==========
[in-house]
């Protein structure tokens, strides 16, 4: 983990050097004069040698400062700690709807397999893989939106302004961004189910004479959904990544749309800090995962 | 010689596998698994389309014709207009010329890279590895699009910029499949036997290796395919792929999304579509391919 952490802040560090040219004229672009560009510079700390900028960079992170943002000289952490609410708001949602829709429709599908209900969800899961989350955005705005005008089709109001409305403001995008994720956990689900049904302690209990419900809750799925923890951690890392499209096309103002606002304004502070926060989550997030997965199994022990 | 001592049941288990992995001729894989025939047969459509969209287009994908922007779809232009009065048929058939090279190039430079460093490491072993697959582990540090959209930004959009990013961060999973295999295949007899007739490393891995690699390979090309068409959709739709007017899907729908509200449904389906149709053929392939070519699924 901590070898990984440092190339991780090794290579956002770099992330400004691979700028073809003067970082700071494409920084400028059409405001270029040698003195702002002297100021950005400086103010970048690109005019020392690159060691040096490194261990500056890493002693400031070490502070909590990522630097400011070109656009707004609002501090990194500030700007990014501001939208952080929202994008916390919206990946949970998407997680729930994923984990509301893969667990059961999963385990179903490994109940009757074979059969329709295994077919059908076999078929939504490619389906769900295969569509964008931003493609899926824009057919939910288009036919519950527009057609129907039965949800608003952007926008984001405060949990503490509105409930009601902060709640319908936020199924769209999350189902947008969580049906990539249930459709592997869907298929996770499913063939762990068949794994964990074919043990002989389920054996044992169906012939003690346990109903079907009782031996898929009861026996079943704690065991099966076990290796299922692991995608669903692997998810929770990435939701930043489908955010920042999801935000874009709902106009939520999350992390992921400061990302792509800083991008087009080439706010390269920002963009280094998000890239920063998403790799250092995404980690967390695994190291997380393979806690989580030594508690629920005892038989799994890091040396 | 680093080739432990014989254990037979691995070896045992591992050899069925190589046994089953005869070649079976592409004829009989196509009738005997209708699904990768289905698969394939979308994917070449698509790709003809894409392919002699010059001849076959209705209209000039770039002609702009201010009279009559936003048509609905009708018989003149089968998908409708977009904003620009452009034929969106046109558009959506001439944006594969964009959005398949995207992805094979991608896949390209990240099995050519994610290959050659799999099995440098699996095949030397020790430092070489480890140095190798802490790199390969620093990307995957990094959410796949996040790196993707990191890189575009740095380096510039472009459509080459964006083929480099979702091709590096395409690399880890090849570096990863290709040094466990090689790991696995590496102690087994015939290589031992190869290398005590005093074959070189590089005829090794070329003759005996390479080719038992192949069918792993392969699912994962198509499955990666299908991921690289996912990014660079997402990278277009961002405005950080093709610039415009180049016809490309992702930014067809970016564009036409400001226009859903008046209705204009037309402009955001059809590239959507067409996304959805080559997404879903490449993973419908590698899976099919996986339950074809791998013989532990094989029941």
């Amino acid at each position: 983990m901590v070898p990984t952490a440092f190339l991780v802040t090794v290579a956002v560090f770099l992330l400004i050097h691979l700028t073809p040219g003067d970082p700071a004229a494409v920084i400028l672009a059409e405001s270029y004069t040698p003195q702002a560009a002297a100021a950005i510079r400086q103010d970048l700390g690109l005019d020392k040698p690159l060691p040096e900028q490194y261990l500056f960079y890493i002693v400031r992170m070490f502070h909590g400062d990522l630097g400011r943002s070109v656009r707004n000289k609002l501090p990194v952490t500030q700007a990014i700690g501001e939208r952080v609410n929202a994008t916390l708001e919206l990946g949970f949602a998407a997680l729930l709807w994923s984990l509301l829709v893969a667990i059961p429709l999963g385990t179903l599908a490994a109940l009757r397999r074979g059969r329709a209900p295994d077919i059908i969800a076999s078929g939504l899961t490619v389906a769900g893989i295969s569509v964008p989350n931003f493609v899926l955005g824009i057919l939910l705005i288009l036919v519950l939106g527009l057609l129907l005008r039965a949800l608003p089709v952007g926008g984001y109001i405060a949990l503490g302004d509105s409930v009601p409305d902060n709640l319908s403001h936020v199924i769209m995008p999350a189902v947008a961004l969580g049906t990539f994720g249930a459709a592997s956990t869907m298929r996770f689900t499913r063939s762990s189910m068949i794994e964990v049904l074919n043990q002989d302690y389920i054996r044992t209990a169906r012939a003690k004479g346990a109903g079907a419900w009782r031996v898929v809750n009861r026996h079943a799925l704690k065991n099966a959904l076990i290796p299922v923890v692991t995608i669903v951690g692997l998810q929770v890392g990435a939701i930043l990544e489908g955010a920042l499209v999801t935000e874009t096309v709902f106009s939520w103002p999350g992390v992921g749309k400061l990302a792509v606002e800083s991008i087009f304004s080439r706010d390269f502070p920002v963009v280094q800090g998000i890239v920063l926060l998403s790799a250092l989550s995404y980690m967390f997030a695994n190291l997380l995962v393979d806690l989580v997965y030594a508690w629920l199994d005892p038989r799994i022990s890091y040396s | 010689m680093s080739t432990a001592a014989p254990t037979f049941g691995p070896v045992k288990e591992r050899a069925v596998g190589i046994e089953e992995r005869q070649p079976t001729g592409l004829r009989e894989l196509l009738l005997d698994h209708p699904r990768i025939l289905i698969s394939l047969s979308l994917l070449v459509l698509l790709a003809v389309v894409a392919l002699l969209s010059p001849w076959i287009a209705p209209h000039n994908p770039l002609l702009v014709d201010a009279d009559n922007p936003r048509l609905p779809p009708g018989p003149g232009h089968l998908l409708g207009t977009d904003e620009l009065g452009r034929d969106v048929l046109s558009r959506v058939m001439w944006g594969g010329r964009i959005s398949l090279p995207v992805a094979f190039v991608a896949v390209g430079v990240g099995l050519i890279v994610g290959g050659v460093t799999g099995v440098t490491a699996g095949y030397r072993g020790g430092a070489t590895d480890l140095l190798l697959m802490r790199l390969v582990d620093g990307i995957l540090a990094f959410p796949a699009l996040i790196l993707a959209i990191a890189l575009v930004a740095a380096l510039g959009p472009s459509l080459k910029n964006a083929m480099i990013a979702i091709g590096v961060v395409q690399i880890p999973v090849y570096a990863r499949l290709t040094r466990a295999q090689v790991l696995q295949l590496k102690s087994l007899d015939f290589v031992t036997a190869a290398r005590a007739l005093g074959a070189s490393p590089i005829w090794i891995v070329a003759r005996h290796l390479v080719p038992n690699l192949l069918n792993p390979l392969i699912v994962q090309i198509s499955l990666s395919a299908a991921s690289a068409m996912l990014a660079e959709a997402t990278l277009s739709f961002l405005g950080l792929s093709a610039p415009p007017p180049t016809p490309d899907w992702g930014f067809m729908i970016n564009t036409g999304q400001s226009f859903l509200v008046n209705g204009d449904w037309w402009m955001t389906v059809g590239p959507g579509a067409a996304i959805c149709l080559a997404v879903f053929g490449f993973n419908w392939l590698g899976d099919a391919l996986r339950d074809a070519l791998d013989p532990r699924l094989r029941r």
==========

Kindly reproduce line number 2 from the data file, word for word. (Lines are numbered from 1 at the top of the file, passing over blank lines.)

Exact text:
């Protein structure tokens, strides 16, 4: 983990050097004069040698400062700690709807397999893989939106302004961004189910004479959904990544749309800090995962 | 010689596998698994389309014709207009010329890279590895699009910029499949036997290796395919792929999304579509391919 952490802040560090040219004229672009560009510079700390900028960079992170943002000289952490609410708001949602829709429709599908209900969800899961989350955005705005005008089709109001409305403001995008994720956990689900049904302690209990419900809750799925923890951690890392499209096309103002606002304004502070926060989550997030997965199994022990 | 001592049941288990992995001729894989025939047969459509969209287009994908922007779809232009009065048929058939090279190039430079460093490491072993697959582990540090959209930004959009990013961060999973295999295949007899007739490393891995690699390979090309068409959709739709007017899907729908509200449904389906149709053929392939070519699924 901590070898990984440092190339991780090794290579956002770099992330400004691979700028073809003067970082700071494409920084400028059409405001270029040698003195702002002297100021950005400086103010970048690109005019020392690159060691040096490194261990500056890493002693400031070490502070909590990522630097400011070109656009707004609002501090990194500030700007990014501001939208952080929202994008916390919206990946949970998407997680729930994923984990509301893969667990059961999963385990179903490994109940009757074979059969329709295994077919059908076999078929939504490619389906769900295969569509964008931003493609899926824009057919939910288009036919519950527009057609129907039965949800608003952007926008984001405060949990503490509105409930009601902060709640319908936020199924769209999350189902947008969580049906990539249930459709592997869907298929996770499913063939762990068949794994964990074919043990002989389920054996044992169906012939003690346990109903079907009782031996898929009861026996079943704690065991099966076990290796299922692991995608669903692997998810929770990435939701930043489908955010920042999801935000874009709902106009939520999350992390992921400061990302792509800083991008087009080439706010390269920002963009280094998000890239920063998403790799250092995404980690967390695994190291997380393979806690989580030594508690629920005892038989799994890091040396 | 680093080739432990014989254990037979691995070896045992591992050899069925190589046994089953005869070649079976592409004829009989196509009738005997209708699904990768289905698969394939979308994917070449698509790709003809894409392919002699010059001849076959209705209209000039770039002609702009201010009279009559936003048509609905009708018989003149089968998908409708977009904003620009452009034929969106046109558009959506001439944006594969964009959005398949995207992805094979991608896949390209990240099995050519994610290959050659799999099995440098699996095949030397020790430092070489480890140095190798802490790199390969620093990307995957990094959410796949996040790196993707990191890189575009740095380096510039472009459509080459964006083929480099979702091709590096395409690399880890090849570096990863290709040094466990090689790991696995590496102690087994015939290589031992190869290398005590005093074959070189590089005829090794070329003759005996390479080719038992192949069918792993392969699912994962198509499955990666299908991921690289996912990014660079997402990278277009961002405005950080093709610039415009180049016809490309992702930014067809970016564009036409400001226009859903008046209705204009037309402009955001059809590239959507067409996304959805080559997404879903490449993973419908590698899976099919996986339950074809791998013989532990094989029941």